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The
Optimalist

In the third profile in the series, VENKAT NILAKANTAN spends an amused hour chatting with jewellery and fashion designer, RAJI ANAND, whose style evolution has a few hilarious and bittersweet skeletons in the closet…


Rajianand“There would have  been a  lot of  people who laughed at me in the  80’s — I had a salwar kameez  with a  collar attached to  it. I  still  remember my
friends asking me  why  I  was wearing a  leash”

 

 

“I realised that designers’ clothes were nice, but not all of them had an identity. My love of Chennai and my roots here are expressed through my design”

If you look at my pictures growing up, I used to look like an Army cadet. My dad’s concept was very clear: when you get up, you don’t fuss over yourself. And he liked it that way.”

This worked well, till the family was posted to Hyderabad, and Raji’s dad “suddenly discovered he had four teenage daughters, not jawans”. Dad hastily decreed they had to put flowers in their hair and wear half-saris. This was met with stiff resistance from the girls and their mother, and a bipolar armistice ensued in their dress sense.

As a young adult, Raji started sharing her elder sister’s interest in design, who, at the time, was a student at NIFT. Soon after, Raji would help pick out glammed up stage looks for her younger sister who was on her way to becoming a professional singer.

For herself, despite changing fashions, the principle remained the same: neat, well cut and well made clothes. In one of her earlier avatars as a casting director, she realised the importance of turning herself out well, but always only as a prop to a well-centered personality. This is important to her— without the personality, appearance alone won’t stand.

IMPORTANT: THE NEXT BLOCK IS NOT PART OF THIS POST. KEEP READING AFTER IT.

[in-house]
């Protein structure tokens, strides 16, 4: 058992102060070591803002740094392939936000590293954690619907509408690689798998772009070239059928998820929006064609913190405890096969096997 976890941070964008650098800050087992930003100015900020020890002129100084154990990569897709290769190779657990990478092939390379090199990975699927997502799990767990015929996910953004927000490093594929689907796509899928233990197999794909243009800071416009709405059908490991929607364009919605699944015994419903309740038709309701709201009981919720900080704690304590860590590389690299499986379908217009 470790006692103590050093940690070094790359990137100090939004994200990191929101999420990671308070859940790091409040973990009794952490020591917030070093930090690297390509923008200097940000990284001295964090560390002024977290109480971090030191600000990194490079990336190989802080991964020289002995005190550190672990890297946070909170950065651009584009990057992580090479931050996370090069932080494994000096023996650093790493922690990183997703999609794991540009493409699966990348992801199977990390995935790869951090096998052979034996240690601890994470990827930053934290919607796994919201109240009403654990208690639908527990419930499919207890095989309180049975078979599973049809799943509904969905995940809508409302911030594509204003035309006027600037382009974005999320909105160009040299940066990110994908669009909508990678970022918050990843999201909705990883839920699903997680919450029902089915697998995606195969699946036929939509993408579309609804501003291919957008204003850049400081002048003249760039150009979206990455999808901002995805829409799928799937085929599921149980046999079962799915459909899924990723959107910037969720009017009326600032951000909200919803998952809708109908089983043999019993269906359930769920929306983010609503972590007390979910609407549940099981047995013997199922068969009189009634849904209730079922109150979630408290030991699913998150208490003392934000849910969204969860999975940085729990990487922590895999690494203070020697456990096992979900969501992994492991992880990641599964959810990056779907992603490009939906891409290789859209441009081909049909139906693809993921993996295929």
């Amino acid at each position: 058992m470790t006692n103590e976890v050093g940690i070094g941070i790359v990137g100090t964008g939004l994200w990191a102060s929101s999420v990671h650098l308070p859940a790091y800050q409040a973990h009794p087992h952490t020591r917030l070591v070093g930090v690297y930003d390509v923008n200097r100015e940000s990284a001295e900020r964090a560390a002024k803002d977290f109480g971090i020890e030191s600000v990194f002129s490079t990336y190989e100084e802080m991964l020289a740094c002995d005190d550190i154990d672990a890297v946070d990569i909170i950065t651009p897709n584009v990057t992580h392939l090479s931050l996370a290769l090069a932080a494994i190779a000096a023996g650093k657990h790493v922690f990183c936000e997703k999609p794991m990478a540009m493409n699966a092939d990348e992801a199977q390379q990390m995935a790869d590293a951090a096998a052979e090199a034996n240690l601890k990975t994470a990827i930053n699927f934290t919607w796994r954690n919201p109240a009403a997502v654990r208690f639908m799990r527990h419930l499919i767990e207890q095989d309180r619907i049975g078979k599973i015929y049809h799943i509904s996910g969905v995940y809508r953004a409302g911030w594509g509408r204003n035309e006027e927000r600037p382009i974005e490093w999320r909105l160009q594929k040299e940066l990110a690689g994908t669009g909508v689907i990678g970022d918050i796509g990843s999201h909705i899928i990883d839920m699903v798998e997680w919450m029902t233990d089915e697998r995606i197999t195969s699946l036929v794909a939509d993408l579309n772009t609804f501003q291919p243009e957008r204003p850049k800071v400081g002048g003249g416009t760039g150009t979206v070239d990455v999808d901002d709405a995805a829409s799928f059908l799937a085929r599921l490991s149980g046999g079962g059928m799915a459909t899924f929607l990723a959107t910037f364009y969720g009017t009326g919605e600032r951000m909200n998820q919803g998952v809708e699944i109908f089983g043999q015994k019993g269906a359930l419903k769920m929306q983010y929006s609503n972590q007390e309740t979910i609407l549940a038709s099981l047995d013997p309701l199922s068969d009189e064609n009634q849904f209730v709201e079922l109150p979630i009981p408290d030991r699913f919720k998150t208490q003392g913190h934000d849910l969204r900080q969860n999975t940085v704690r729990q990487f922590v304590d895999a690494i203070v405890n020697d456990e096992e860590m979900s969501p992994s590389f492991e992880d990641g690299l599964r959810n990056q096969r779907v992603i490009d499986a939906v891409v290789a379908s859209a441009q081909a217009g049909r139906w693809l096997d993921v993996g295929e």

At some point, pressure to marry resulted in the giddy ritual whirl of “seeing boys”, which Raji enjoyed tremendously, being clear right through the process that she had little intention of settling down. Her summation of the period is matter-of-fact: “I would go, meet new guys, chat with the family, eat well, come home and say no.” Always considered the good girl in the family, this one area was something of an issue for her hapless parents.

She shows me a photograph that her father circulated to her prospective suitors: she wears an orange sari, peeks demurely into the lens, every bit the pretty blushing bride, but with an explosion of bright orange hair (that matches the sari), a startling overall visual – in an unfortunate hair experiment the night before, that involved too much bleach and too much time with it left on, the resultant hair colour nearly made her mother faint.

The experiment was compounded by the fact that the next day a photographer had been summoned to take photos of the prospective bride for circulation to potential grooms’ families. Raji believes that till today, that photo causes involuntary shudders wherever it reached.One lucky boy took the bait though, and Raji got married, her hair happily bleach-free since.

Through it all, Raji’s instantly likeable nature and distinctive appearance (almost always headlined by her accessories and ensemble coordinated eyewear) can be summed up in a single word: positivity.

>> Next week: the anatomy of a uniform

Hair & Make up Support: Pinky Lohar, STYLESMITH

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